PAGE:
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Jon Coupal- Columnist

Jon Coupal is an attorney and president of the Howard Jarvis Taxpayers Association -- California's largest taxpayer organization with offices in Los Angeles and Sacramento. [go to website]

Into the courts
[Jon Coupal and Trevor Grimm] 8/9/03

The effort to recall Governor Davis is a war. As in most major military conflicts, there are several fronts. There is the battle among Republicans posturing to replace Governor Davis (a battle that appears to be civil, for now). There is the battle among Democratic strategists over whether to run a candidate on their side. And, of course, there is the huge public relations battle being waged by all.

The battles less known are those being fought in the courtroom. A review of just one of those legal battles gives the public insight into just how complicated, confused and convoluted the recall litigation can be.

In July, Governor Davis launched an onslaught against the recall initiative before it had been certified by the Secretary of State. The governor's attorneys filed what purported to be a "class action" on behalf of all voters in the state of California. They asked the court to prevent the county registrars in Los Angeles, Orange and San Diego counties from continuing their signature counting until such time as the plaintiffs had the opportunity to further "investigate" the qualifications of the signature gatherers.

Davis' lawyers asked for what is known as a "temporary restraining order" designed to take effect immediately. To spur the court to action, Davis cited two declarations by signature gatherers from Arizona who were not residents or registered voters in California as evidence that signatures were illegally gathered. Under the state's election code the signature gatherers must be registered voters in the state. As pointed out by the San Francisco Chronicle, the governor was basing his case on declarations of two confessed liars -- not a good "credibility" move.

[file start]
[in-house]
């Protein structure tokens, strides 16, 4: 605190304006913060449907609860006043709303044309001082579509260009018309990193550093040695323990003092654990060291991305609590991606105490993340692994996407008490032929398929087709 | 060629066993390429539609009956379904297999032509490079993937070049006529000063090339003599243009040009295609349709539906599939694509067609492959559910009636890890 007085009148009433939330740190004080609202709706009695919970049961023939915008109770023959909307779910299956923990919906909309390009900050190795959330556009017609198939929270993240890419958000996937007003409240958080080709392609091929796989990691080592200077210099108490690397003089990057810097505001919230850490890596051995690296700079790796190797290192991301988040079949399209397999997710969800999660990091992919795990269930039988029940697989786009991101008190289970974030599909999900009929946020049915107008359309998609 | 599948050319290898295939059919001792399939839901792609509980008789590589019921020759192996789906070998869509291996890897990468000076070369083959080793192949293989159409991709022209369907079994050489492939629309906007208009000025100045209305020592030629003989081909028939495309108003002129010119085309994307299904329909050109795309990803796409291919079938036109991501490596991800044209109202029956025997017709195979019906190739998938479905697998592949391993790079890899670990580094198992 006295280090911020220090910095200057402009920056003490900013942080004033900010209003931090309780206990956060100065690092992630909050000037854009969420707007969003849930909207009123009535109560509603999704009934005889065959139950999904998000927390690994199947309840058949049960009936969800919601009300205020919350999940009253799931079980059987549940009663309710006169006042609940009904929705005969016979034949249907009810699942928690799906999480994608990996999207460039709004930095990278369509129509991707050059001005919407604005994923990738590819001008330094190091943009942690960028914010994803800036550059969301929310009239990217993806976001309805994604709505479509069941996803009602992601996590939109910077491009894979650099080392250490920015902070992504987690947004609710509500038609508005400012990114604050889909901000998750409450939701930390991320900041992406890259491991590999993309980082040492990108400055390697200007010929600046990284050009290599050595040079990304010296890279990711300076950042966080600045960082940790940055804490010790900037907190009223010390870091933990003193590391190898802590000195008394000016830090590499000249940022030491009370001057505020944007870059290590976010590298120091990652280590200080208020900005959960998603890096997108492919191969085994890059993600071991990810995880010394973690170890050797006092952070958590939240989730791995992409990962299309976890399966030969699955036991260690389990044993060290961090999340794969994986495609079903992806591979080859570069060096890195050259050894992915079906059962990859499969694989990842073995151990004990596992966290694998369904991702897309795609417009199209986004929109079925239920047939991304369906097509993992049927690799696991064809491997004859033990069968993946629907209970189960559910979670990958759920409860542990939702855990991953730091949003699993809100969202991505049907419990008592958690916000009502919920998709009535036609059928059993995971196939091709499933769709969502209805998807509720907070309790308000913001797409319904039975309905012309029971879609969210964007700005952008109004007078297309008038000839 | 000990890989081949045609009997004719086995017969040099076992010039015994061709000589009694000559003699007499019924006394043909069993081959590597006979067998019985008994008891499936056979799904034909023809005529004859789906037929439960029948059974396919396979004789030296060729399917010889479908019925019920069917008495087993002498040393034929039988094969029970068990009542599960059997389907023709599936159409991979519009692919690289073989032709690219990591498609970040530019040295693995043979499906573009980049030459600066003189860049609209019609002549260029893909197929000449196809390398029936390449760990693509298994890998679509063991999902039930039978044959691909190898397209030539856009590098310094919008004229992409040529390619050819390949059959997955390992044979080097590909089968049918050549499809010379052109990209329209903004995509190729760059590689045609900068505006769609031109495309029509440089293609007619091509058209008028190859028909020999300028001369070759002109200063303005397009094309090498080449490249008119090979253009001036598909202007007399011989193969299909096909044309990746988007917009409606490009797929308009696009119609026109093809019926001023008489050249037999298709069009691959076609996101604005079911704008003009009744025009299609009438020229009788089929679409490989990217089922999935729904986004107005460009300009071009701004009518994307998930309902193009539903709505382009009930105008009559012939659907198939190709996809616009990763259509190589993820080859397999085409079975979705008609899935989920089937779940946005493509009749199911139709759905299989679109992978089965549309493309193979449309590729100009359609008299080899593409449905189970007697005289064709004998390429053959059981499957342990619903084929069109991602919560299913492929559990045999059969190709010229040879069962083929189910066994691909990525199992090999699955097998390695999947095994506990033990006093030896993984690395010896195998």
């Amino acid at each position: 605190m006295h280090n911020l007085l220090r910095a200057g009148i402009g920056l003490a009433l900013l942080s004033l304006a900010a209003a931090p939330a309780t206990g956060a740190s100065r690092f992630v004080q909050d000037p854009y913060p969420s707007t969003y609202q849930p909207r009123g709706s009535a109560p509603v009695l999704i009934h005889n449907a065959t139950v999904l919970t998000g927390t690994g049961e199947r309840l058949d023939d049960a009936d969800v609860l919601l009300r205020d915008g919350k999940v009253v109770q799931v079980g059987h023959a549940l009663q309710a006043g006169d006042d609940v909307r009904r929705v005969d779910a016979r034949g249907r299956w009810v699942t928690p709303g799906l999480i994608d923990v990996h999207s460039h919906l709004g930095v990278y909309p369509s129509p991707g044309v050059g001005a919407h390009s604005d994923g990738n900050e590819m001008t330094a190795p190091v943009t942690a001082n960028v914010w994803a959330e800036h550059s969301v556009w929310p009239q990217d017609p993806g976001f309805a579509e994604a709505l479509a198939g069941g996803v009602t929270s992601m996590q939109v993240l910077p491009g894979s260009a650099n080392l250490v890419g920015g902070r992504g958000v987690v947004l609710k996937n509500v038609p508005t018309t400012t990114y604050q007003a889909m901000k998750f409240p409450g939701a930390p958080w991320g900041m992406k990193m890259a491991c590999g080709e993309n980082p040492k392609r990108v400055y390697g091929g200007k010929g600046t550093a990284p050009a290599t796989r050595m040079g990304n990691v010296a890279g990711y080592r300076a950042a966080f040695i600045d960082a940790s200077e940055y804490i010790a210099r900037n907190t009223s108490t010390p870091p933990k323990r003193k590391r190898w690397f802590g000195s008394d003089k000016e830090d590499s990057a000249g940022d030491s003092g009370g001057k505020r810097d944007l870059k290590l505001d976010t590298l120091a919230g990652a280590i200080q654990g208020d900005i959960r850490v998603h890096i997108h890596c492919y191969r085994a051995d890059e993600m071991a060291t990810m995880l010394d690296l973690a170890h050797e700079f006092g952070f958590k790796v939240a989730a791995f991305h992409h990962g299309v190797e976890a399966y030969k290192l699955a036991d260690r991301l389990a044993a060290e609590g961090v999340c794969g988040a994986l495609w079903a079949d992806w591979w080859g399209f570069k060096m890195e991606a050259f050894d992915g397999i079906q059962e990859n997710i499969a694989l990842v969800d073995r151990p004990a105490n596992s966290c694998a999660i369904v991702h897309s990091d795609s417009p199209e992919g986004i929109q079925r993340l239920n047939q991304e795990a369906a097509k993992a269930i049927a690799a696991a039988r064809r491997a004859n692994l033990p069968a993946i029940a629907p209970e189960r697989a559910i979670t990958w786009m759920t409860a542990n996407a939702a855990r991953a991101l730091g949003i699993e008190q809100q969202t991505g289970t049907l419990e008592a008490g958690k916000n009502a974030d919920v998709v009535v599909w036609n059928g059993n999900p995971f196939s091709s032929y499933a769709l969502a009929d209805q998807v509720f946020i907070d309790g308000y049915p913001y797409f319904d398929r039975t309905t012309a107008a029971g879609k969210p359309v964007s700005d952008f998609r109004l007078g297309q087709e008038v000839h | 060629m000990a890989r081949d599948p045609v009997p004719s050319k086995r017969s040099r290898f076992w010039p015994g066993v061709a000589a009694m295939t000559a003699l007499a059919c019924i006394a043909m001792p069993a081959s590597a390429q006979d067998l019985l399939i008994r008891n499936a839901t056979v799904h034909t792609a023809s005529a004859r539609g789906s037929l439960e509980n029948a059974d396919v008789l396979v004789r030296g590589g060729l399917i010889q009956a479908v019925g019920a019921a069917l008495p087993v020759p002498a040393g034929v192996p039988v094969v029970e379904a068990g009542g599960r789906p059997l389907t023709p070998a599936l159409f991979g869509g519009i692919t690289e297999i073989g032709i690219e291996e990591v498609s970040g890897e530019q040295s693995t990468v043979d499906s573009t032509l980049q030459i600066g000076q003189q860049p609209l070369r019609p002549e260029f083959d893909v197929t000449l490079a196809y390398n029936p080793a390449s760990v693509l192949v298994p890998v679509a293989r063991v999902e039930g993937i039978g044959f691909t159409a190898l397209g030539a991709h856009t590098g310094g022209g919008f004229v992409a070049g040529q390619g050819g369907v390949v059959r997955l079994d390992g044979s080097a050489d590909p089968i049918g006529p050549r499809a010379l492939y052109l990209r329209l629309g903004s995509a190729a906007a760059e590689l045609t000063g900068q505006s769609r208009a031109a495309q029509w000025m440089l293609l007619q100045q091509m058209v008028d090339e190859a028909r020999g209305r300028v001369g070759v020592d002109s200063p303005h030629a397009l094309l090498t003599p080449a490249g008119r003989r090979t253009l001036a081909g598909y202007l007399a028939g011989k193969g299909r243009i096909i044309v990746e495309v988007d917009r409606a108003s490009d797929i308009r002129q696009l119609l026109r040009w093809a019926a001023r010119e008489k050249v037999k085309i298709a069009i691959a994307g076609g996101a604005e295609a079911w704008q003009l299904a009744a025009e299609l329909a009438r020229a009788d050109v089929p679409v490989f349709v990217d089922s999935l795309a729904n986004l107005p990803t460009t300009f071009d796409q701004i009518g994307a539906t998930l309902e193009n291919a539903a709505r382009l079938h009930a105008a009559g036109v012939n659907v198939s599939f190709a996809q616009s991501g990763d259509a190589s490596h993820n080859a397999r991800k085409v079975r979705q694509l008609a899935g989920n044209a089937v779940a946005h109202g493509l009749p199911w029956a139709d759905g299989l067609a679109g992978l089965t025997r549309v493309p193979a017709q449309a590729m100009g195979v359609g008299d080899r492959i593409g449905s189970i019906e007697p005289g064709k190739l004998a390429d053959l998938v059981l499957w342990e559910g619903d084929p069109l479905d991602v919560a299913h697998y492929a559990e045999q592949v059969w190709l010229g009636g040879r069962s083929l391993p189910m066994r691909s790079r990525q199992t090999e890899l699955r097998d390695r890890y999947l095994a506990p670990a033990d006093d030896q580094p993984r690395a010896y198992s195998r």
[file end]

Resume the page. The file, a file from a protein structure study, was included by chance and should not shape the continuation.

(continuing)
Davis' lawyers also requested an expedited discovery schedule (an opportunity to question witnesses under oath), wiping out the statutory 20 day waiting period. This was so they could immediately depose signature gatherers who they claimed were fleeing the state in droves.

After about an hour of argument, Superior Court Judge Carl J. West said that he did not agree with the "class action" approach taken by the plaintiffs. The judge may have agreed with many observers who thought the class action approach was a politically motivated attempt to insinuate that the voters of California support Davis' efforts to stay in office.
Judge West denied any temporary relief and set the matter for hearing on August 8. The judge likewise rejected any expedited discovery, stating there was no showing that the "sky was falling" or that this matter needed any special attention.

The score at this point: Davis 0, Recallers 2.

The governor's lawyers continued with a claim that once the signatures were certified and sent to the Secretary of State, a "cascade" of results would occur, mainly that the Lt. Gov. Cruz Bustamante would be required to set an election this fall.

The judge listened attentively and then reaffirmed his prior order: No showing of any imminent disaster necessary to stop the counting by the registrars and no reason to annul the normal discovery rules governing all civil actions.

Charles Bell, a lawyer for the recall organizers, noted that he was encouraged about the recall bakers' chances to defeat the request made by Davis' attorneys when he noticed their brand new elections codes books and compared them to the shop-warn/dog eared versions carried by the recallers' lawyers.

Supporters of the recall may take some solace from this initial victory, but in this battle between a desperate governor and an angry populace it is wise to remember the sage words of Yogi Berra, "It ain't over 'till it's over." And nothing brings Berra's words of wisdom home more than the fact that a new lawsuit was filed this week by Davis attacking the recall process itself.

Expect to hear more from the lawyers.


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